Sporangium


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sporangium

[spə′ran·jē·əm]
(botany)
A case in which asexual spores are formed and borne.

Sporangium

 

a plant organ in which spores are formed. A sporangium may be unicellular (in many lower plants) or multicellular (in higher plants). Certain unicellular green algae undergo complete transformation in the sporangium. In multicellular algae, such as Ulothrix and Ulva, cells indistinct from other cells may become sporangia; in Ectocarpus and Laminaría the sporangium is formed from cells that differ from all other cells and occupy a definite position on the thallus. In certain acellular plants sporangia are formed on the thallus by forming a septum. The sporangia of some oomycetes become conidia, fall off, and sprout. The names of sporangia in lower plants reflect the structural features of the spores that form in them (for example, zoo-sporangium), the number of spores (monosporangium, tetraspo-rangium), the external appearance of the sporangium (cysto-carp), or the method of spore formation (mitosporangium, meiosporangium). The succession of nuclear phases in plant cycles of development is associated with meiosporangia.

Higher plants form only meiosporangia. In bryophytes the sporangium is represented by the capsule of the sporogonium. The sporangia of ferns develop on sporophylls or in their axils. Sporangia may be solitary or in groups (sori) and may be free or con-cresced (synangia). Isosporous ferns form sporangia of a single type, which produce spores that germinate in bisexual prothallia. Heterosporous ferns produce sporangia of two types— microsporangia and megasporangia—which, in turn, form microspores and megaspores (from which male and female prothallia develop). All seed plants are heterosporous; the nucellus of their ovule is homologous to a megasporangium. The pollen cell in an-giosperms is homologous to a microsporangium.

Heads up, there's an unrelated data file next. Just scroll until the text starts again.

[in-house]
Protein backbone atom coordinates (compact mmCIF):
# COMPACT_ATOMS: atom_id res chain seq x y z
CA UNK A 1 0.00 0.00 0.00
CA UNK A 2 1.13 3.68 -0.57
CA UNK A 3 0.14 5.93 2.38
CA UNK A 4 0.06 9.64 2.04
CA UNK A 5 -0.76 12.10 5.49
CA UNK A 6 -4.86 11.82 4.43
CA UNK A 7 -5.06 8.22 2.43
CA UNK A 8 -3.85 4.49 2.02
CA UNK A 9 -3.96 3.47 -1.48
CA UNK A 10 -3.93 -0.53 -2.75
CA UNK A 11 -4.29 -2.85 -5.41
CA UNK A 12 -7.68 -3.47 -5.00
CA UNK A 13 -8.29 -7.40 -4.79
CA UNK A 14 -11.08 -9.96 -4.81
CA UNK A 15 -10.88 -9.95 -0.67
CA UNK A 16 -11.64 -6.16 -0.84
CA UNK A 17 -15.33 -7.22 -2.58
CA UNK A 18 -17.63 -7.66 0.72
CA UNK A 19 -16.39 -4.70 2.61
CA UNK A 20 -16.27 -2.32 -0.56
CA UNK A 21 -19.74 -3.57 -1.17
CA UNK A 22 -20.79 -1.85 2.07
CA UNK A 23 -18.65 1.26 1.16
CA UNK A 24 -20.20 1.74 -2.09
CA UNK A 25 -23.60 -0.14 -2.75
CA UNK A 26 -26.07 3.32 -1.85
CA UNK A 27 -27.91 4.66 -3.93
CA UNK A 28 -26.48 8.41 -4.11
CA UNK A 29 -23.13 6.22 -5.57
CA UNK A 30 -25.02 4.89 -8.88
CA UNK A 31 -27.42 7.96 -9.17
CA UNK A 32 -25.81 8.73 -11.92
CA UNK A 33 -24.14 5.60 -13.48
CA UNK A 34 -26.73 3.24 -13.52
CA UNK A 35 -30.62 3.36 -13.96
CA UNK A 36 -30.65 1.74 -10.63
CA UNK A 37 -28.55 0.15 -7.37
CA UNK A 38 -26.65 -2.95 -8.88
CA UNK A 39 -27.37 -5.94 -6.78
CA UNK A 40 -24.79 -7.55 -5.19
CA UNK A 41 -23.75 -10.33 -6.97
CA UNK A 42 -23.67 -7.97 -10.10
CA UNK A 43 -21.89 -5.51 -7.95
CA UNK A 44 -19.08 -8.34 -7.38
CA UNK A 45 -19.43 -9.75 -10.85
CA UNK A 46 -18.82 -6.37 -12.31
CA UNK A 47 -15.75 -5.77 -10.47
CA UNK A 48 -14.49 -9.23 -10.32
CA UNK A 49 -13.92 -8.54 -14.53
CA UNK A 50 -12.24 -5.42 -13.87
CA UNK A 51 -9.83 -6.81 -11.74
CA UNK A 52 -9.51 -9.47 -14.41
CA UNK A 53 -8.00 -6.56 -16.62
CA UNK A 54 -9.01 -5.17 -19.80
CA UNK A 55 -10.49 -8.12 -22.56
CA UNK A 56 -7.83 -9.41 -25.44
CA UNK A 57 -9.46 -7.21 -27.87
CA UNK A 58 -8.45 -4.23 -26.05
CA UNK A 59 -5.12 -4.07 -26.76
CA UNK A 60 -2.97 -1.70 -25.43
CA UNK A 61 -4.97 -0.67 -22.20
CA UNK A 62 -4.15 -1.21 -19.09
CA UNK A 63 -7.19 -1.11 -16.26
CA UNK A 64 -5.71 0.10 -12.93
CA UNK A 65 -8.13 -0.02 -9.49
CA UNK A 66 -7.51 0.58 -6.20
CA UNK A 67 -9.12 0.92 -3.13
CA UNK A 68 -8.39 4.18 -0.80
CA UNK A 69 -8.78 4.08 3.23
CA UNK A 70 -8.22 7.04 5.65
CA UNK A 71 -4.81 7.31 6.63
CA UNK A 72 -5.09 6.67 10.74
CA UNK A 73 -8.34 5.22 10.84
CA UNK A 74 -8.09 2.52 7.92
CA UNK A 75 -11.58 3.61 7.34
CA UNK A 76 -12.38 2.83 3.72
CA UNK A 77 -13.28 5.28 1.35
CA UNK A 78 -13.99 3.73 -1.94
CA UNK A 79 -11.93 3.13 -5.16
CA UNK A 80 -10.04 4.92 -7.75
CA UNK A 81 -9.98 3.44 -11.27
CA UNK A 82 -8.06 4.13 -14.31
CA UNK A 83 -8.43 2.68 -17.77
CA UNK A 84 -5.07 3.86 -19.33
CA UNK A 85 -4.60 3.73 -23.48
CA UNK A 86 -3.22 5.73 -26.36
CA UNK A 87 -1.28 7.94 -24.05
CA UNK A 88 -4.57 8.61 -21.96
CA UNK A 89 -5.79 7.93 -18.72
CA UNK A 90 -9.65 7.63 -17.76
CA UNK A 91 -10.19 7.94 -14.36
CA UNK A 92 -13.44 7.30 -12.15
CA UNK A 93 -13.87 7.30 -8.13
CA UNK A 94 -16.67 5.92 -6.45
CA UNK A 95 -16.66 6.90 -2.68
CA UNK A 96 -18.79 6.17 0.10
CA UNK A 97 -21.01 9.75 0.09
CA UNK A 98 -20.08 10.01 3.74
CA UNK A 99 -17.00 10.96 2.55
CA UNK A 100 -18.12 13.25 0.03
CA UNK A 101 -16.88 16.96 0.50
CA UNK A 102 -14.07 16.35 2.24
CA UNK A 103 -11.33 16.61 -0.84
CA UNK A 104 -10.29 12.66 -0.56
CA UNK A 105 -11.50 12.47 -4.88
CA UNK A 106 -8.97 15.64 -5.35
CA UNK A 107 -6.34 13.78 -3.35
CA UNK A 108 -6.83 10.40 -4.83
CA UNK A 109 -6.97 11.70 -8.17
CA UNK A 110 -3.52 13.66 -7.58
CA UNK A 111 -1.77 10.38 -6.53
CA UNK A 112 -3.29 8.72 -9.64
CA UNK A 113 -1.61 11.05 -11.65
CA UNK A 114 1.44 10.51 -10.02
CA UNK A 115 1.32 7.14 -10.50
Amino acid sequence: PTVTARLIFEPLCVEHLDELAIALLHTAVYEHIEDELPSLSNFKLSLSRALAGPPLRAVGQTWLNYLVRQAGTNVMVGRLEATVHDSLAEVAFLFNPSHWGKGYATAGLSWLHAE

REFERENCES

See references under .

A. N. SLADKOV

References in periodicals archive ?
The sporophyte consists of a basal foot, setum or connective stalk supporting a single sporangium or capsule.
The last sporangium has spores significantly smaller than the other two, and, interestingly, a mixture of spores from the UAE specimen (not taken from individual sporangia) had a bimodal size distribution, with some spores larger (~63 um), darker, and more strongly and evenly tetragonal than the others (which were ~49 um in diameter, more transparent, and irregularly shaped).
Each sporangium contains up to 20 endospores that are released on rupture.
Sporangium wall whitish (unpigmented); megaspores with honeycomb-like ridges (reticulate); plant aquatic (submerged or emergent), usually not associated with rock outcrops I.
The PIBs are known to be coformed during sporulation within the sporangium or spore-mother cell, but exact details concerning molecular and cellular events in their formation and maturation have not been obtained.
The sporangium is usually covered by a hairy calyptra (caplike spore case covering) that is yellowish or light brown.
Therefore, to evaluate synchrony in spore release in Pterygophora, we measured weekly changes in sporangium density during the reproductive seasons of 1991 and 1993.
However, the application of criteria, morphological features such as sporangium formation in submerged liquid culture and chemical composition of certain cell constituents (such as cell wall) in the characterization of these a typical isolates is therefore not sufficient to identify these isolates as members of the genus Streptomyces.
In the tissues, the organism forms characteristic abundant, large thick walled sporangium like structures containing large number of endospores.
They are unique in that the partially dependent sporophyte has an intercalary meristem at the base of the sporangium (Fig.
1 [micro]M - Spor shape-circular - Wollen sporangium - Anaerob growth + Voges proskauer - 8/6: PH Growth at nutrient broth pH + 7/5: PH wth at nutrient broth pH + Strach hydrolysis - Gelatin hyarolysis + Nitrate reduction - Growth at 40 c + Growth at 50 c + Utilization of: Citrate + D(+)Glucose + L-Arabinose + D-Xylose + D-Mannitol + Table 8: Used tests to identifing Pseudomonas fluorescens (Shaad et al.